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appearance of used diesel motor oil

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whenever I've seen diesel motor oil that's being changed out (even at normal service intervals), it has a VERY dark black appearance. Is that just what happens to oil inside a diesel engine, or a sign of trouble?

how does the formulation of diesel motor oil differ from that of gasoline motor oil?

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Better Filter

G.G.;
As Marshall replied; the function of the motor oils detergent properties is to hold the paticulate items in suspention.The filters we use sieve size only traps those solid contaminates larger than the sieve size. The smaller the sieze size the more restrictive and the need for higher oil pressure for the oil to pass through.When changing your engines motor oil always try and have it at operating temperature to more have the motor oil wash the inside of the engine.There are better filters that can remove the contaniments.These filter are used on large stationary diesel engines.The use as a filtering media fullers earth and cotton waste.To filter motor oil completely you would remove all of the additives and you would have base mineral oil. A simple test to determine the amount of contaminat you have in the motor oil is to use a multifold of toilet tissue.From the dipstick drop a small amount of oil on the tissue.As the oil disperses on the tissue you will see the contaminants at the center of the spot and cleaner oil at the outer diameter. Just use recomended oil and change it as you feel is required; afterall oil is less expensive than an engine.
Happy Trails Beep Beep from Spiderman:p :p :p

zak
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Talk about comprehensive answers, great !

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soot suspension properties of synthetic

we all know the cold-weather advantages of running synthetic oil. how do synthetic's soot sequestering/suspending properties compare to those of dino oil?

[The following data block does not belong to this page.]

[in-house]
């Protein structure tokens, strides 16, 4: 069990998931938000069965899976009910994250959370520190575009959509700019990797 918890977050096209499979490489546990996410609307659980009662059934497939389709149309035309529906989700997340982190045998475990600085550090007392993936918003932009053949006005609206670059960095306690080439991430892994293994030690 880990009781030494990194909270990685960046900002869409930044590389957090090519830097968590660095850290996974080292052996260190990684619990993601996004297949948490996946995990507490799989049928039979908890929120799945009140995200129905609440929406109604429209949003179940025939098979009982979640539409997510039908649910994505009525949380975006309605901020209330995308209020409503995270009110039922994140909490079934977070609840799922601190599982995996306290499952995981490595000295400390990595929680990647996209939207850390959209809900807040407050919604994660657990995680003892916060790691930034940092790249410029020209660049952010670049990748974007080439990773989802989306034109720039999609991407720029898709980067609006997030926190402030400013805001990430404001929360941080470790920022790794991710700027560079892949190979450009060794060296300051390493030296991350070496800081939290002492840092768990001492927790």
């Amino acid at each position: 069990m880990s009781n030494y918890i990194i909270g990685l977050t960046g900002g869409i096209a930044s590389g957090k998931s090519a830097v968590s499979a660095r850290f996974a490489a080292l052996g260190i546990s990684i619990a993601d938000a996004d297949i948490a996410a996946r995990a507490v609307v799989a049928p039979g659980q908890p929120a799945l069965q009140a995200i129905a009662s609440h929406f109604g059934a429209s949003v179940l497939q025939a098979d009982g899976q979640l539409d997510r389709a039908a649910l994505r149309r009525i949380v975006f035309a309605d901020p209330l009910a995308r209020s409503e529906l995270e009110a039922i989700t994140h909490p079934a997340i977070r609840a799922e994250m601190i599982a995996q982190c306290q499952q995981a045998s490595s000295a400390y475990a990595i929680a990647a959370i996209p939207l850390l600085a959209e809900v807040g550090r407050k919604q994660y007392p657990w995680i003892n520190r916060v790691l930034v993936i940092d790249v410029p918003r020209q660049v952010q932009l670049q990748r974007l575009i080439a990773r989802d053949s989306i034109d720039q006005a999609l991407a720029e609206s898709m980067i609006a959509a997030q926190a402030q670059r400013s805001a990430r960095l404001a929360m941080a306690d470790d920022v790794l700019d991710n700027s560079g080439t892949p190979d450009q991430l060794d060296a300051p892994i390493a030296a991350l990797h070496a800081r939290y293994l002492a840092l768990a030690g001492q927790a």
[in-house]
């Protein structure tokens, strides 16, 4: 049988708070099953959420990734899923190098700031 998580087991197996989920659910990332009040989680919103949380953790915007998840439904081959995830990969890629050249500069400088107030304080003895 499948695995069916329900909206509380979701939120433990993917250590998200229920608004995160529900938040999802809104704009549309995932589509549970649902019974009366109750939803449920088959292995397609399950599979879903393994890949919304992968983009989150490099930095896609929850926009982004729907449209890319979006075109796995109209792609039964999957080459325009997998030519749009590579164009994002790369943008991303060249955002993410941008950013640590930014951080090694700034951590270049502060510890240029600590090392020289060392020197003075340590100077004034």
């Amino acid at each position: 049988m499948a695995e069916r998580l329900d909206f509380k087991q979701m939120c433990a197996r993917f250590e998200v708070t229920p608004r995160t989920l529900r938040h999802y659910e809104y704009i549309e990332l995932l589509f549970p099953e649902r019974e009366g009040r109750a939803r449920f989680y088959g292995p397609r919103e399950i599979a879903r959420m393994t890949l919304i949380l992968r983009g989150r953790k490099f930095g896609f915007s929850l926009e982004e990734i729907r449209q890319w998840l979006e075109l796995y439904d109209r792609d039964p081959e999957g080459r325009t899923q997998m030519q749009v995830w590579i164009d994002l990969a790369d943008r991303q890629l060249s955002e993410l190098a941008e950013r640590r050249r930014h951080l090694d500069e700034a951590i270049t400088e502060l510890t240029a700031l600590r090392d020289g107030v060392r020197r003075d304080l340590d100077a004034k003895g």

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oil

I have a ' 87 300D Turbo with 220,000 miles. I'm aware of the advantages of Mobil 1 synthetic oil. My question pertains to the oil change interval. MB manual states that for (non-synthetic) oil change intervals to be less than indicated miles (3,000) for engines under stress and that turbo engines were always considered under stress. So how does that extrapolate to oil change intervals for synthetic oils?? Would extended unterval between oil changes invite problems due to greater quantity of particulate matter in suspension?
thanks,
Jan

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Go by the Odo

G.G.;
You know my w123133 300DT with 281k miles and still going strong.
It has been over 5k miles since last change. I went over my interval miles as I went to New Orleans this week end.
At this distance the oil level isn't low enough for the addition of 1 qt. I IS BLACK as it is suppose to be if the detergent properties are doing thier job.
I use Dino oil and always have, 20-50W Penzoil and filter with 1 qt. of Shalers Rislone. I always try to let the turbo cool before shutting down the engine.
I'm not sure whiether this fits into MB recommendations as with the newer diesels?
When the timing chain was replace this past spring; the area under the cam cover was wipe clean, no build up of oil sludge just a nice clean interior.
M.Booth has explained it as no one else could, oil analysis.
I use the toilet tissue test as we did at G.M.
Oil is cheap; let your conscience be your guide.
Happy Trails Beep Beep from the Spiderman on the Gulf Coast

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Ya know, Dr. Booth really hit on the key point. The class of duty the engine performs. All highway driving for hours at a time is very good for your engine and its oil. The short trips are another matter entirely. Throw in driving style and things can really go downhill. When the book talks about things that will shorten the oil life life hills, towing, short trips, etc, I keep thinking they ought to also say "and any driving by BobK". I may well have plenty of life left in my oil, but I'm gonna change it anyway. Just did and engine change on my son's car. A very stressed 2.0L turbo gas ricer. Engine suffered oil contamination/starvation. Looking at a scored crank is a terrible feeling. We got a heck of a deal on a used engine and it still cost over $1,300 to do the job. Plus our labor! You can buy a lot of oil for that money.

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